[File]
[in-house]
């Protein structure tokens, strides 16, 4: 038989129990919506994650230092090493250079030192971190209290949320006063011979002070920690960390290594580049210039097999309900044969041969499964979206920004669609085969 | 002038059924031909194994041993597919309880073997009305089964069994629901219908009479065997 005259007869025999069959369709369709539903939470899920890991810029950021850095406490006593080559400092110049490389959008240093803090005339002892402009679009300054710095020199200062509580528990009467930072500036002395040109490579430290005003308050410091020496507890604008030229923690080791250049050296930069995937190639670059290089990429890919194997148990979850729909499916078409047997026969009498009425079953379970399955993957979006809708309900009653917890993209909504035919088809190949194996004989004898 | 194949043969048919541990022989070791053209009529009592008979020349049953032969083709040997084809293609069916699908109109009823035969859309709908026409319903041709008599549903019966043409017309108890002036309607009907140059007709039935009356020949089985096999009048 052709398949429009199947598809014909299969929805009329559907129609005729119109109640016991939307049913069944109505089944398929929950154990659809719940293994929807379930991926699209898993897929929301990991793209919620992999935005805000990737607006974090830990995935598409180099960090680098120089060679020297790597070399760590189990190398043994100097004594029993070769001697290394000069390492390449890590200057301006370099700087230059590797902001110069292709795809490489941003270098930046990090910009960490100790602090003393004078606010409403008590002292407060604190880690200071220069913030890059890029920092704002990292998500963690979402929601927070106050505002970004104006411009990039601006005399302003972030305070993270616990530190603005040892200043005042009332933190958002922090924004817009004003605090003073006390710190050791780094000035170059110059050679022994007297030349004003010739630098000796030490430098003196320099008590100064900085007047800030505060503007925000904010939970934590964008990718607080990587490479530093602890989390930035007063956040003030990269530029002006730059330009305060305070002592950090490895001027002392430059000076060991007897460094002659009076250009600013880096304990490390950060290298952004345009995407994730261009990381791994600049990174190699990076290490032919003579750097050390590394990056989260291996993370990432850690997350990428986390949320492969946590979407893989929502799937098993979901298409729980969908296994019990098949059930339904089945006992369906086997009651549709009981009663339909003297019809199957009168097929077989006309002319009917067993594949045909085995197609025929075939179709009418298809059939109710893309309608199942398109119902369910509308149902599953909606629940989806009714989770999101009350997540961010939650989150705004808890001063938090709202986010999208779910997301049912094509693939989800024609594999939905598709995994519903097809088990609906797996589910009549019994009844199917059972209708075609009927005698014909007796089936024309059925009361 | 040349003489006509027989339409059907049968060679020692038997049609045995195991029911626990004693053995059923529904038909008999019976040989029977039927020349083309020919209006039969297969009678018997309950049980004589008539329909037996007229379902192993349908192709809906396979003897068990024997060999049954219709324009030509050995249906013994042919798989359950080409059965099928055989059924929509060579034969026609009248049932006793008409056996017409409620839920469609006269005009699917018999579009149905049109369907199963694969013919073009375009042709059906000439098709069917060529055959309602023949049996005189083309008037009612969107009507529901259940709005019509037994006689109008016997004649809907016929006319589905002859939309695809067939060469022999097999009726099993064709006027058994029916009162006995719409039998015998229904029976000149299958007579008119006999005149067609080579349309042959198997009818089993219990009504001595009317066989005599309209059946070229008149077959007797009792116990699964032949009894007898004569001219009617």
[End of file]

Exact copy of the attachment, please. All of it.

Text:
[in-house]
């Protein structure tokens, strides 16, 4: 038989129990919506994650230092090493250079030192971190209290949320006063011979002070920690960390290594580049210039097999309900044969041969499964979206920004669609085969 | 002038059924031909194994041993597919309880073997009305089964069994629901219908009479065997 005259007869025999069959369709369709539903939470899920890991810029950021850095406490006593080559400092110049490389959008240093803090005339002892402009679009300054710095020199200062509580528990009467930072500036002395040109490579430290005003308050410091020496507890604008030229923690080791250049050296930069995937190639670059290089990429890919194997148990979850729909499916078409047997026969009498009425079953379970399955993957979006809708309900009653917890993209909504035919088809190949194996004989004898 | 194949043969048919541990022989070791053209009529009592008979020349049953032969083709040997084809293609069916699908109109009823035969859309709908026409319903041709008599549903019966043409017309108890002036309607009907140059007709039935009356020949089985096999009048 052709398949429009199947598809014909299969929805009329559907129609005729119109109640016991939307049913069944109505089944398929929950154990659809719940293994929807379930991926699209898993897929929301990991793209919620992999935005805000990737607006974090830990995935598409180099960090680098120089060679020297790597070399760590189990190398043994100097004594029993070769001697290394000069390492390449890590200057301006370099700087230059590797902001110069292709795809490489941003270098930046990090910009960490100790602090003393004078606010409403008590002292407060604190880690200071220069913030890059890029920092704002990292998500963690979402929601927070106050505002970004104006411009990039601006005399302003972030305070993270616990530190603005040892200043005042009332933190958002922090924004817009004003605090003073006390710190050791780094000035170059110059050679022994007297030349004003010739630098000796030490430098003196320099008590100064900085007047800030505060503007925000904010939970934590964008990718607080990587490479530093602890989390930035007063956040003030990269530029002006730059330009305060305070002592950090490895001027002392430059000076060991007897460094002659009076250009600013880096304990490390950060290298952004345009995407994730261009990381791994600049990174190699990076290490032919003579750097050390590394990056989260291996993370990432850690997350990428986390949320492969946590979407893989929502799937098993979901298409729980969908296994019990098949059930339904089945006992369906086997009651549709009981009663339909003297019809199957009168097929077989006309002319009917067993594949045909085995197609025929075939179709009418298809059939109710893309309608199942398109119902369910509308149902599953909606629940989806009714989770999101009350997540961010939650989150705004808890001063938090709202986010999208779910997301049912094509693939989800024609594999939905598709995994519903097809088990609906797996589910009549019994009844199917059972209708075609009927005698014909007796089936024309059925009361 | 040349003489006509027989339409059907049968060679020692038997049609045995195991029911626990004693053995059923529904038909008999019976040989029977039927020349083309020919209006039969297969009678018997309950049980004589008539329909037996007229379902192993349908192709809906396979003897068990024997060999049954219709324009030509050995249906013994042919798989359950080409059965099928055989059924929509060579034969026609009248049932006793008409056996017409409620839920469609006269005009699917018999579009149905049109369907199963694969013919073009375009042709059906000439098709069917060529055959309602023949049996005189083309008037009612969107009507529901259940709005019509037994006689109008016997004649809907016929006319589905002859939309695809067939060469022999097999009726099993064709006027058994029916009162006995719409039998015998229904029976000149299958007579008119006999005149067609080579349309042959198997009818089993219990009504001595009317066989005599309209059946070229008149077959007797009792116990699964032949009894007898004569001219009617």